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Uberti: Possible firing of Hempstead whistle-blower looks suspect

The Hempstead school district has been systematically changing

The Hempstead school district has been systematically changing some students' failing final course grades into passing grades. (Jun. 22, 2013) Credit: Anthony Lanzilote

School districts rife with controversy need the sort of honesty displayed by Carlos Ramirez, who exposed Hempstead school district’s grade-inflation policy last month.

But that honesty isn’t sitting well with district administrators. They’ve since gone on the defensive for Hempstead’s decades-old policy of automatically rounding up failing final grades of 63 and 64 to passing marks of 65 for middle and high school students.

The Hempstead school board will consider firing Ramirez at its July 18 meeting.

Regardless of whether that would violate state whistle-blower laws — as Ramirez claims — it’d surely be the district’s latest misstep in improving public accountability.

To be sure, it’s still unclear if there are additional grounds for terminating Ramirez, the district’s director of technology. A disgruntled employee could have any number of reasons for releasing damning information. But school officials have remained mum on the topic, with top administrators and the Hempstead Classroom Teachers Union instructing employees to keep quiet.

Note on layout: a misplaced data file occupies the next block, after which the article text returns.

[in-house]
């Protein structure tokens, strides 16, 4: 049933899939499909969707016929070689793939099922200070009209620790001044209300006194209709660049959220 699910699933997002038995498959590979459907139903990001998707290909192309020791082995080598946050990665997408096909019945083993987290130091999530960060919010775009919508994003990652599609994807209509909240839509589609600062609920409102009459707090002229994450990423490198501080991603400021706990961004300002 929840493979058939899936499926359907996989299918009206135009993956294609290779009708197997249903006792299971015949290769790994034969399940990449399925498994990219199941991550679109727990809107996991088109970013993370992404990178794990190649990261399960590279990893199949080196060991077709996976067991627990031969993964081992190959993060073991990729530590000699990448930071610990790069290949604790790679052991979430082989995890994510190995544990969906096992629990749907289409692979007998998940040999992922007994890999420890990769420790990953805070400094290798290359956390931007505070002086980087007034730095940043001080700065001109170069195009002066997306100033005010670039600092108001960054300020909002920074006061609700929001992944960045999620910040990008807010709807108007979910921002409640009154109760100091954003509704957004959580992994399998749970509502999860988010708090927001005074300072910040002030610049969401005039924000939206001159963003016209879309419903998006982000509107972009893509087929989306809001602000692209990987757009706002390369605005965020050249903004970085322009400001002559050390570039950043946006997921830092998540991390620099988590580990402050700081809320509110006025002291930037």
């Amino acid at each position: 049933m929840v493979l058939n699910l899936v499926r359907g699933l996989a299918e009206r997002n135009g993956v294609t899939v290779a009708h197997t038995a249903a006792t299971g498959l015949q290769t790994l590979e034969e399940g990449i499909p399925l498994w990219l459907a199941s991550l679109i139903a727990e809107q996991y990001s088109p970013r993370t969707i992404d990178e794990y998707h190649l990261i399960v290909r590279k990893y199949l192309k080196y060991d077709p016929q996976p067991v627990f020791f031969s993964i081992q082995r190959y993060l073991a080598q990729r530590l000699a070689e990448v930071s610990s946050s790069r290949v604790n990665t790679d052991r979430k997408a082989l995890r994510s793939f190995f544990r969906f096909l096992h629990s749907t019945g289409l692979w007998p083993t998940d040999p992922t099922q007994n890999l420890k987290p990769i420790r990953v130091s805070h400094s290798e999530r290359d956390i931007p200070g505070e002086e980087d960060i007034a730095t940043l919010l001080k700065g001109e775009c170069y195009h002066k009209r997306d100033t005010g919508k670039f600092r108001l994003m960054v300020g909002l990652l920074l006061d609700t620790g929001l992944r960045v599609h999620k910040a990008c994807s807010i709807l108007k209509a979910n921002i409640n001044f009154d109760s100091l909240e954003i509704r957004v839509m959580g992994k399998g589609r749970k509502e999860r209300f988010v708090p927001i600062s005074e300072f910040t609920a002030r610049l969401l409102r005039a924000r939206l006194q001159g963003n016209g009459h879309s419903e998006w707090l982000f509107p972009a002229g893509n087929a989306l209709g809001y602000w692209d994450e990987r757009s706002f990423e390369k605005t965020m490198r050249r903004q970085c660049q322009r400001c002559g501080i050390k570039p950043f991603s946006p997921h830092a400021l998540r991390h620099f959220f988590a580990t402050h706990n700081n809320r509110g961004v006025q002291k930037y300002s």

Ramirez’s move was a bold move in a district that has falsely boosted grades for decades. But it was also the right one.

On top of numerous socioeconomic problems faced by Hempstead students, the district has rarely been a model of effective, transparent management. A 2005 state comptroller audit found $5.1 million in careless spending between 2002 and 2004. The Education Department recently audited the district’s English as a second language programs and is now investigating alleged noncompliance with special education laws. All that comes in addition to an administrative carousel and the ever-changing organization of the district’s high schools.

Ramirez challenged the district’s opaque status quo, and he could pay a steep price for it. Hempstead’s bottom line will remain, however, with or without him: Only 38 percent of students graduated in 2011-12, the lowest rate on Long Island.

Perhaps the school district has legitimate, unrelated motives to consider firing its director of technology. But Ramirez shouldn’t be fired for rocking a boat that’s already underwater.